In the late '90s, friends of mine started playing me songs from a California band called Eleven Thirty-Four. At the time, my tastes leaned toward East Coast and Midwest hardcore bands. I was a massive Strife and Farside fan, but I definitely hadn't been seeking out West Coast bands.
Eleven Thirty-Four blew me away instantly because the songs were written so well, and I could hear every instrument in the recordings. The bass parts were amazing, and it was always important to me if an album had the bass turned up properly in the mix. Notoriously lots of some of our favorite records neglected to make the bass audible from the rest of the mix.
I would grow up to always have those Eleven Thirty-Four songs in my head, and would often soundcheck their version of "The Imperial March" scene from Star Wars at shows.
Fast forward to 2014, and Supertouch is playing a weekend run with Into Another. Thommy Browne texted me asking how the shows were going and brought to my attention that Reid Black and Brian Balchck from Eleven Thirty-Four were now in Into Another, and I had been watching them play, and didn't know it.
I immediately went up to them at the Anchor's Up show in Haverhill, MA, and began gushing on how much I loved their music. I don't think I made them uncomfortable, but I definitely was next-level fanboying.
Ever since then, and later on when Supertouch did another mini-tour with Into Another in 2016, I have kept up with Reid via text and social media. I totally understand why he was chosen to play bass in Into Another and fill the shoes of the late great Tony Bono. He is a beyond talented musician and is probably one of the kindest people I've befriended in my musical journey.
We've never really spoken about it, but I feel we both bear the weight of representing the legendary bass players who wrote such amazing music for Into Another and Supertouch. I've written about Joe Graziano for No Echo before, and just what a massive endeavor it was to learn those songs. I can only imagine what Reid went through.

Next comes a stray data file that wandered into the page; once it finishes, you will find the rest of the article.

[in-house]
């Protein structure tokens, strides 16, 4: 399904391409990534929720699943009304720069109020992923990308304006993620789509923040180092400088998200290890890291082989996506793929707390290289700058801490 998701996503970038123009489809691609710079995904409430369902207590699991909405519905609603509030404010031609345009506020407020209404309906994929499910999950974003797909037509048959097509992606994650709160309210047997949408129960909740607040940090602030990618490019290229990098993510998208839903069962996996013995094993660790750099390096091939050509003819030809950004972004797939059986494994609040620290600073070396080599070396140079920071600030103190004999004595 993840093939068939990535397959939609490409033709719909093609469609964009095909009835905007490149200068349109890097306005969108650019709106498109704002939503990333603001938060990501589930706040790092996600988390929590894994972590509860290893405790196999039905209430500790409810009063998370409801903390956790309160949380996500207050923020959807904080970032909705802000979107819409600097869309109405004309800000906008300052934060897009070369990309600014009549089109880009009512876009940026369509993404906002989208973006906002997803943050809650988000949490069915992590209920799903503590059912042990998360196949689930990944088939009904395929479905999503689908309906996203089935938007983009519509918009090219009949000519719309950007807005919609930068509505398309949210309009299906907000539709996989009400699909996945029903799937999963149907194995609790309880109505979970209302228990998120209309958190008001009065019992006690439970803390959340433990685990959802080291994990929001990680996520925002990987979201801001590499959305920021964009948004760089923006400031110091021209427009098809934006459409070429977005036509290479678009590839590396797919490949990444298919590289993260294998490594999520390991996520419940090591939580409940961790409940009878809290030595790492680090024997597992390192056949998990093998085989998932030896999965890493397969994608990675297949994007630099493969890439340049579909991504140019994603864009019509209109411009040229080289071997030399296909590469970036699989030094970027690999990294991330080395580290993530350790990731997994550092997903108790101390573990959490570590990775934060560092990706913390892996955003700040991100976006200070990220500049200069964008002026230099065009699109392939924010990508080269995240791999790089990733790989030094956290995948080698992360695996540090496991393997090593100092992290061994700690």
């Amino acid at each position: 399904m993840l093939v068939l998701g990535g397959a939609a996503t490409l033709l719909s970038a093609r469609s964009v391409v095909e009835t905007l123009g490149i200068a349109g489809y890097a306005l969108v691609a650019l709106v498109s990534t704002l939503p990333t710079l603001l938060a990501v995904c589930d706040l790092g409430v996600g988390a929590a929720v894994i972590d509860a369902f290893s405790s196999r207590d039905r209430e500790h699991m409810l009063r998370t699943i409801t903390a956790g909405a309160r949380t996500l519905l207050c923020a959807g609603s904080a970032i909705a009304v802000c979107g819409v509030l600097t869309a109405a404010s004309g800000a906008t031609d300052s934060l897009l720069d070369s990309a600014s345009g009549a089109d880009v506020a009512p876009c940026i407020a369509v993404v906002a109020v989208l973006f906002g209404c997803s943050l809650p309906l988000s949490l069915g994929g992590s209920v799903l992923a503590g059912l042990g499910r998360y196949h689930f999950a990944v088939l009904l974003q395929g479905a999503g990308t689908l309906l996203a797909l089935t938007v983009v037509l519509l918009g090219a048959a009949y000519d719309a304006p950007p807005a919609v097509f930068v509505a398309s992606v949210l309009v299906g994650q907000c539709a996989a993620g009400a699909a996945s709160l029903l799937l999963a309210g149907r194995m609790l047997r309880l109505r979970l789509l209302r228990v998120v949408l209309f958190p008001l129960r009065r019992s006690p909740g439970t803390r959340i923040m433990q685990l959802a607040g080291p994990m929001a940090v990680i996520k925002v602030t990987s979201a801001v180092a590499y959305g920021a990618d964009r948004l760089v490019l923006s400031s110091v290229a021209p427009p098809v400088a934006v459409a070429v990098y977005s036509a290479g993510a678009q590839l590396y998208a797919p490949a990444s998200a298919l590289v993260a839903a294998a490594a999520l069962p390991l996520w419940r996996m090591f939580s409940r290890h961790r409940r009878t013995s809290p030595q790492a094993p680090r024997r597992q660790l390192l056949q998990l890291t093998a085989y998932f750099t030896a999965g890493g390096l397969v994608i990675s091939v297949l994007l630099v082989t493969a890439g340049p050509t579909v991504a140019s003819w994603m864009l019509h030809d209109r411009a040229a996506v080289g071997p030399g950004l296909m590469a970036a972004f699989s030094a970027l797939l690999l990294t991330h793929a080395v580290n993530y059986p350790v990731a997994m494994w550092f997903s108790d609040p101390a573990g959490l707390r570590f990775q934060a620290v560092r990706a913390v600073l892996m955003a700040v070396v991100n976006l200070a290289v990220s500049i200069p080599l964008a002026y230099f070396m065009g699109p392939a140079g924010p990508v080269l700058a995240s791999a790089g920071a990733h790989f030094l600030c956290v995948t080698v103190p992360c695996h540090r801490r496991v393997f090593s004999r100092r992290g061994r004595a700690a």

Reid has been featured on No Echo before, but I felt there was a lot more I could ask him to shine extra light on what an amazing person he is. I learned he's played bass with one of my favorite skateboarders, Mike Vallely, on top of playing guitar in the band Steakhouse through this interview.
Introduce yourself again to the No Echo community.
Hi, I’m Reid. Bassist for Into Another and guitarist for Steakhouse. And now a No Echo repeat offender.
How did you get into playing the bass guitar?
Just from an opening in my old band, The Third Degree. I initially suggested working things out with the original bassist and I would help out with a second guitar. But they wanted to keep it a tidy three-piece so I gave the bass a go. That set me on the path to becoming the opportunistic generalist that I am now.
Did/does your family support your music?
Growing up, yes. By encouraging me to pursue it and tolerating the noise from my practicing. And even allowing my old band Eleven Thirty-Four to practice in the garage at least once a week. My parents both worked in emergency services, as an ER nurse and an LAFD firefighter. We’d be playing in the garage, on full blast, pictures actually falling off the walls, and due to the hours they kept and the grind of those jobs, they’d often be fast asleep in the house.